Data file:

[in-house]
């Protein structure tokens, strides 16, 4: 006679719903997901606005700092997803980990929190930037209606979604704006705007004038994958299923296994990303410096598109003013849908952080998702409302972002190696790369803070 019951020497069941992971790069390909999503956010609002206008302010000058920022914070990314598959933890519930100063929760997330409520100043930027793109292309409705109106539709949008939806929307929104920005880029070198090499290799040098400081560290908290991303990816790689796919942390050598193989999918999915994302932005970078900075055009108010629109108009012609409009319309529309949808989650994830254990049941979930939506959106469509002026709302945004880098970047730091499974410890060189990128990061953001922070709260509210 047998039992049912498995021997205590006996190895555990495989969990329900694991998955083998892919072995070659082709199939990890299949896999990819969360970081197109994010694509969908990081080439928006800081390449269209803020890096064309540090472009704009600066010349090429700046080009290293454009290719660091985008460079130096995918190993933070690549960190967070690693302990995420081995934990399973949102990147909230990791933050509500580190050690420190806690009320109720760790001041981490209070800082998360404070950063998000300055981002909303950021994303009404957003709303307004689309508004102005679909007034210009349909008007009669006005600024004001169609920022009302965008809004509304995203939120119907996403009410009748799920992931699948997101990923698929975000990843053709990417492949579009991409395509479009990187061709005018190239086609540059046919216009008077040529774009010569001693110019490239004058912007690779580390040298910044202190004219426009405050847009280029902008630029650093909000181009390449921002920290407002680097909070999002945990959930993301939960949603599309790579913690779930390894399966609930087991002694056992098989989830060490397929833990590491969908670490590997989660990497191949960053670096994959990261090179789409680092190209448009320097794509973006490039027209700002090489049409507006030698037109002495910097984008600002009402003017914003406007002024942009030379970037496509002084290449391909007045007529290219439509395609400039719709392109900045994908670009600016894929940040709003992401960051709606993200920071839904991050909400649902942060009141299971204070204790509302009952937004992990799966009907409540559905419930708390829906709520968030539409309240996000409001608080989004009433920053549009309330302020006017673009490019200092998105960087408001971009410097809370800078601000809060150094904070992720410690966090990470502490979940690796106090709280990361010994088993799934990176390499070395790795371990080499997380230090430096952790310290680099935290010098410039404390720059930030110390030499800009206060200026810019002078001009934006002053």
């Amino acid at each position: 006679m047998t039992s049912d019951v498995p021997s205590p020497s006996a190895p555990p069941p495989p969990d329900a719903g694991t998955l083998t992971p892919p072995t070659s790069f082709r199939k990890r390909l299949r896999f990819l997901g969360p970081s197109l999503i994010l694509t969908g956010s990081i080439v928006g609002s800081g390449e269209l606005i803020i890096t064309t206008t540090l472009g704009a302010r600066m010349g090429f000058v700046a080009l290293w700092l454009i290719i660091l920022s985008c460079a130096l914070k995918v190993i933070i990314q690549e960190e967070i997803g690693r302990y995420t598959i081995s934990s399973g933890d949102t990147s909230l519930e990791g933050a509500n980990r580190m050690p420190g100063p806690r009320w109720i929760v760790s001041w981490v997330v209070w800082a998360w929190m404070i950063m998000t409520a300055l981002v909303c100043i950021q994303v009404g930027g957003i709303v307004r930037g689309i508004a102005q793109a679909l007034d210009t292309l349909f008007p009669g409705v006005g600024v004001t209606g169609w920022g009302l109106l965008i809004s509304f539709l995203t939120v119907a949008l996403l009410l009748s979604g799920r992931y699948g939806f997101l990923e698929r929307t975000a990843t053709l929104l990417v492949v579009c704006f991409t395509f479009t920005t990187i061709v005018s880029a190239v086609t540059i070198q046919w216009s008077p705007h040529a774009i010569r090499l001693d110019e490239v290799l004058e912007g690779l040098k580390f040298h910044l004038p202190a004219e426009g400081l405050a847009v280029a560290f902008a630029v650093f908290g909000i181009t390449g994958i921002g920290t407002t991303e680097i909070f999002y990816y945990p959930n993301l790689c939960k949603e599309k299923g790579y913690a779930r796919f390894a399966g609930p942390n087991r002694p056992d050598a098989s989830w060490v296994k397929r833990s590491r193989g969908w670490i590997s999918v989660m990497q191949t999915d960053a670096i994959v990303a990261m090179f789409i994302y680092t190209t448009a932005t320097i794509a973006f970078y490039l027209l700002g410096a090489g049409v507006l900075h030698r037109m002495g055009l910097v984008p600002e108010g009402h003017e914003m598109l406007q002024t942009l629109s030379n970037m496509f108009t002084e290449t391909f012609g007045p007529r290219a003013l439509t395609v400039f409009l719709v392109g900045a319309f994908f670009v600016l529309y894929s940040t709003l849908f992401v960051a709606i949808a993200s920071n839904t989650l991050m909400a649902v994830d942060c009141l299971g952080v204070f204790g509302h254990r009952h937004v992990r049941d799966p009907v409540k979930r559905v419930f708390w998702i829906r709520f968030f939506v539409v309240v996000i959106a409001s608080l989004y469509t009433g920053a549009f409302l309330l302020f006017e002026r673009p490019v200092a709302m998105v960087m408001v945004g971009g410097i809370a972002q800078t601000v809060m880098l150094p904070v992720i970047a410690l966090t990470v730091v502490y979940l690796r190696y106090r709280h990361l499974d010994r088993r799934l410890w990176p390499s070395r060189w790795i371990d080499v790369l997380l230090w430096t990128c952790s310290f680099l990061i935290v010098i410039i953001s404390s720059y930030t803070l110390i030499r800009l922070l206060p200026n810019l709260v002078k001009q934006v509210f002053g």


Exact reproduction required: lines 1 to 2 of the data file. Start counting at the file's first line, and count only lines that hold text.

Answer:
[in-house]
């Protein structure tokens, strides 16, 4: 006679719903997901606005700092997803980990929190930037209606979604704006705007004038994958299923296994990303410096598109003013849908952080998702409302972002190696790369803070 019951020497069941992971790069390909999503956010609002206008302010000058920022914070990314598959933890519930100063929760997330409520100043930027793109292309409705109106539709949008939806929307929104920005880029070198090499290799040098400081560290908290991303990816790689796919942390050598193989999918999915994302932005970078900075055009108010629109108009012609409009319309529309949808989650994830254990049941979930939506959106469509002026709302945004880098970047730091499974410890060189990128990061953001922070709260509210 047998039992049912498995021997205590006996190895555990495989969990329900694991998955083998892919072995070659082709199939990890299949896999990819969360970081197109994010694509969908990081080439928006800081390449269209803020890096064309540090472009704009600066010349090429700046080009290293454009290719660091985008460079130096995918190993933070690549960190967070690693302990995420081995934990399973949102990147909230990791933050509500580190050690420190806690009320109720760790001041981490209070800082998360404070950063998000300055981002909303950021994303009404957003709303307004689309508004102005679909007034210009349909008007009669006005600024004001169609920022009302965008809004509304995203939120119907996403009410009748799920992931699948997101990923698929975000990843053709990417492949579009991409395509479009990187061709005018190239086609540059046919216009008077040529774009010569001693110019490239004058912007690779580390040298910044202190004219426009405050847009280029902008630029650093909000181009390449921002920290407002680097909070999002945990959930993301939960949603599309790579913690779930390894399966609930087991002694056992098989989830060490397929833990590491969908670490590997989660990497191949960053670096994959990261090179789409680092190209448009320097794509973006490039027209700002090489049409507006030698037109002495910097984008600002009402003017914003406007002024942009030379970037496509002084290449391909007045007529290219439509395609400039719709392109900045994908670009600016894929940040709003992401960051709606993200920071839904991050909400649902942060009141299971204070204790509302009952937004992990799966009907409540559905419930708390829906709520968030539409309240996000409001608080989004009433920053549009309330302020006017673009490019200092998105960087408001971009410097809370800078601000809060150094904070992720410690966090990470502490979940690796106090709280990361010994088993799934990176390499070395790795371990080499997380230090430096952790310290680099935290010098410039404390720059930030110390030499800009206060200026810019002078001009934006002053």